Australian Government and Australian Defence Force officials echo the White House’s narrative that only a few innocent bystanders have been killed. Australian Parliamentary Secretary for Defence Darren Chester says that civilians are “very rarely” accidentally killed by drones. RAAF chief Air Marshal Geoff Brown has claimed that opponents of the armed drone concept are “emotive and did not know what they were talking about”.
secrecy sets a worrying precedent
Secrecy surrounds the drone program. Most of what the public now knows is a result of whistleblowers from within the program or broader military stepping forward and providing insider information. This secrecy sets a worrying precedent for how our Government’s future drone strikes could be hidden from public view.
There are few “boots on the ground” in countries targeted by the US-led drone campaign. It is therefore difficult — sometimes impossible — for those responsible for leading an armed drone strike (either the US Air Force or the CIA) to confirm after the fact that the actual victim was the intended target.
“The Drone Papers”, a cache of classified documents leaked to digital media outlet The Intercept last year, reveal this lack of on-the-ground intelligence has resulted in a controversial practice of “guilty until proven innocent”. A drone casualty is recorded as an “Enemy Killed In Action” unless there is “conclusive” post-mortem evidence establishing their innocence. This is not a rational, nor honest, evaluation method.
If the Australian Government is to acquire armed drones, it must show it can solve the problem of accurately identifying people who will be, and have been, killed by drones. Impartial, truthful evaluations of those killed must be conducted, reported with detail to the Australian public and published by Parliament regularly. Governments should not wage war in the name of their people without citizens’ explicit knowledge and consent, especially with the advent of a new type of technology which is so fundamentally changing the nature – and costs – of modern warfare.
The artefact of this new form of technology-based warfare – the drone video – is as essential a tool for the public to make up its own mind about the ethics of drone warfare as statistical or other data.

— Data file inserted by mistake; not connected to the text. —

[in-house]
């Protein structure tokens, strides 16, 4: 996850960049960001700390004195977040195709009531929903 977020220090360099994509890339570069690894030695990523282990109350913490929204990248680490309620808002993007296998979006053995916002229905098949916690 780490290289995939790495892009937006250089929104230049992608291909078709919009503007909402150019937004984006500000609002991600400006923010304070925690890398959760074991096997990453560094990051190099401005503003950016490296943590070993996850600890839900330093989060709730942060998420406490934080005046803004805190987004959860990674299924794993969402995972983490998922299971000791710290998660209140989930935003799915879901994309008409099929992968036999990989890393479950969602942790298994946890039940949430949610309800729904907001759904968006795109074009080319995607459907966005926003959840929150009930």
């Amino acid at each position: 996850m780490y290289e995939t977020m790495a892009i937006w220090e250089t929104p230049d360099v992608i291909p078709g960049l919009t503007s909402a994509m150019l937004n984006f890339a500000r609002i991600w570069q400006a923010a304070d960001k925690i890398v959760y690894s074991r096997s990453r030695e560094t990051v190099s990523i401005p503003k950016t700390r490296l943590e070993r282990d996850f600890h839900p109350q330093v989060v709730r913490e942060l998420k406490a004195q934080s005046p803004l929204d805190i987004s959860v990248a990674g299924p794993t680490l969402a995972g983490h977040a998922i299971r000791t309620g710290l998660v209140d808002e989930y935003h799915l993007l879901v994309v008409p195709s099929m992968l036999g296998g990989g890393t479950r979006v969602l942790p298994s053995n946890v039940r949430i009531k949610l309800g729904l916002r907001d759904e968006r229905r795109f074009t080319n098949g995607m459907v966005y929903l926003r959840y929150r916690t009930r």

If drone technology now allows our military to see if there is a toddler standing beside a target, we must all be allowed to look at these images. We cannot close our eyes to the ethical question of whether killing the toddler in order to kill the target is acceptable. The difficult reality of this question must be brought transparently to the Australian public. That includes releasing the video footage of previous drone strikes that may have killed other toddlers.
Refusing to make public drone strike footage means that the public cannot see firsthand what killing with drones entails.
If public debate about drone warfare continues to be restricted, whether by the fudging of civilian casualty statistics or refusing to make public drone strike footage, then the Australian Government and Australian Defence Force lacks the necessary mandate to acquire and use armed drones. Until there is honesty and transparency, the Australian public cannot give their informed consent for our Government’s use of drones in war.
‘National Bird’, a documentary expose on the drone program, is screening at Melbourne International Film Festival on Saturday 30 July at 1.30pm.
‘Talking Pictures - National Bird: In Conversation’, a Melbourne International Film Festival and University of Melbourne joint event with Lisa Ling, Cian Westmoreland and Alex Edney-Browne, and moderated by Dr Suelette Dreyfus, will be held on Saturday 30 July at 5pm.
Banner image: General Atomics MQ-9 Reaper. Picture: cclark395/Flickr